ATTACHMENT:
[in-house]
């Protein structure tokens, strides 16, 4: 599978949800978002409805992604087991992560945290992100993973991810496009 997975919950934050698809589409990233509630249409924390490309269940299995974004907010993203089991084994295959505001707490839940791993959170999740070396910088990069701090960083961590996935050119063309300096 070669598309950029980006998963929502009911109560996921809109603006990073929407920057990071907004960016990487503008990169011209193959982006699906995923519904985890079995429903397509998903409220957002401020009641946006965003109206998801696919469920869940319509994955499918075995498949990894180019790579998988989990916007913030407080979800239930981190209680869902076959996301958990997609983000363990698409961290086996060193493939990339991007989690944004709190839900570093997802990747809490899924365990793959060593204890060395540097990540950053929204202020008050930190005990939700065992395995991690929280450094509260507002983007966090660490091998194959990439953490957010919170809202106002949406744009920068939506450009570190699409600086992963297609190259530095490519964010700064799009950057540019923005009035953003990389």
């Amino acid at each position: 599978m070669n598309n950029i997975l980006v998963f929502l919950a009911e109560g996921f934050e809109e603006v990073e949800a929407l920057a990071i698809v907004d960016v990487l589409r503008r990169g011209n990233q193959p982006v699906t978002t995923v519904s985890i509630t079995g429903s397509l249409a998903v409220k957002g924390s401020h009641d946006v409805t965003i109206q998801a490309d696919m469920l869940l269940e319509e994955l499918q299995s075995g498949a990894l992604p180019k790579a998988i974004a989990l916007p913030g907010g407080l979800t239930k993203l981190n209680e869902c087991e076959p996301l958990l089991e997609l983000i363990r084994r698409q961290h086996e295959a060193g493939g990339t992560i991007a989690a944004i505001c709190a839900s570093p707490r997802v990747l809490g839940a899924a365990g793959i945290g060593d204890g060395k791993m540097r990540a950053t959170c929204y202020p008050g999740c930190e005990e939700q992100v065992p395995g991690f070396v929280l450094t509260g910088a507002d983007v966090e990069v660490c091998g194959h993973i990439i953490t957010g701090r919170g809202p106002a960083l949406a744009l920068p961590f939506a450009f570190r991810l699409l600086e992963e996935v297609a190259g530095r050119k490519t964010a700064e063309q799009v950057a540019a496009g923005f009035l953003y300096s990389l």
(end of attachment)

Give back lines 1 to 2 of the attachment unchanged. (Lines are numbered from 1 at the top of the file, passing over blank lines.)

[in-house]
């Protein structure tokens, strides 16, 4: 599978949800978002409805992604087991992560945290992100993973991810496009 997975919950934050698809589409990233509630249409924390490309269940299995974004907010993203089991084994295959505001707490839940791993959170999740070396910088990069701090960083961590996935050119063309300096 070669598309950029980006998963929502009911109560996921809109603006990073929407920057990071907004960016990487503008990169011209193959982006699906995923519904985890079995429903397509998903409220957002401020009641946006965003109206998801696919469920869940319509994955499918075995498949990894180019790579998988989990916007913030407080979800239930981190209680869902076959996301958990997609983000363990698409961290086996060193493939990339991007989690944004709190839900570093997802990747809490899924365990793959060593204890060395540097990540950053929204202020008050930190005990939700065992395995991690929280450094509260507002983007966090660490091998194959990439953490957010919170809202106002949406744009920068939506450009570190699409600086992963297609190259530095490519964010700064799009950057540019923005009035953003990389």